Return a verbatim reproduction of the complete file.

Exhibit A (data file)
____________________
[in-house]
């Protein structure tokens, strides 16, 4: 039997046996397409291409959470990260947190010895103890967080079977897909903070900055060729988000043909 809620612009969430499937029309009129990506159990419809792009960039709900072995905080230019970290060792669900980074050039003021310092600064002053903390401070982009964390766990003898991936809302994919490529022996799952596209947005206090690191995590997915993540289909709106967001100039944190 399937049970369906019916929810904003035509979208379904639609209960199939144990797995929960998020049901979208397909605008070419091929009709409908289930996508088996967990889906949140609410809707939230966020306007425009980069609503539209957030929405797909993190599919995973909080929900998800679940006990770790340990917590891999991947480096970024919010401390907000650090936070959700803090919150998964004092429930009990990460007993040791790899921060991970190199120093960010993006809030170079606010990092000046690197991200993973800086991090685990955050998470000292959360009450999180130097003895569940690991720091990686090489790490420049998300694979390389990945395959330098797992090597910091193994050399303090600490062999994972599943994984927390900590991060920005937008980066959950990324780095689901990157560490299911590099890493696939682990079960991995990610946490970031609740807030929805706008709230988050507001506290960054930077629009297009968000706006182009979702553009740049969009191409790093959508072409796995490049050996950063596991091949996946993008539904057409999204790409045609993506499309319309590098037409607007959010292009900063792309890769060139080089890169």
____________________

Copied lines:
[in-house]
């Protein structure tokens, strides 16, 4: 039997046996397409291409959470990260947190010895103890967080079977897909903070900055060729988000043909 809620612009969430499937029309009129990506159990419809792009960039709900072995905080230019970290060792669900980074050039003021310092600064002053903390401070982009964390766990003898991936809302994919490529022996799952596209947005206090690191995590997915993540289909709106967001100039944190 399937049970369906019916929810904003035509979208379904639609209960199939144990797995929960998020049901979208397909605008070419091929009709409908289930996508088996967990889906949140609410809707939230966020306007425009980069609503539209957030929405797909993190599919995973909080929900998800679940006990770790340990917590891999991947480096970024919010401390907000650090936070959700803090919150998964004092429930009990990460007993040791790899921060991970190199120093960010993006809030170079606010990092000046690197991200993973800086991090685990955050998470000292959360009450999180130097003895569940690991720091990686090489790490420049998300694979390389990945395959330098797992090597910091193994050399303090600490062999994972599943994984927390900590991060920005937008980066959950990324780095689901990157560490299911590099890493696939682990079960991995990610946490970031609740807030929805706008709230988050507001506290960054930077629009297009968000706006182009979702553009740049969009191409790093959508072409796995490049050996950063596991091949996946993008539904057409999204790409045609993506499309319309590098037409607007959010292009900063792309890769060139080089890169």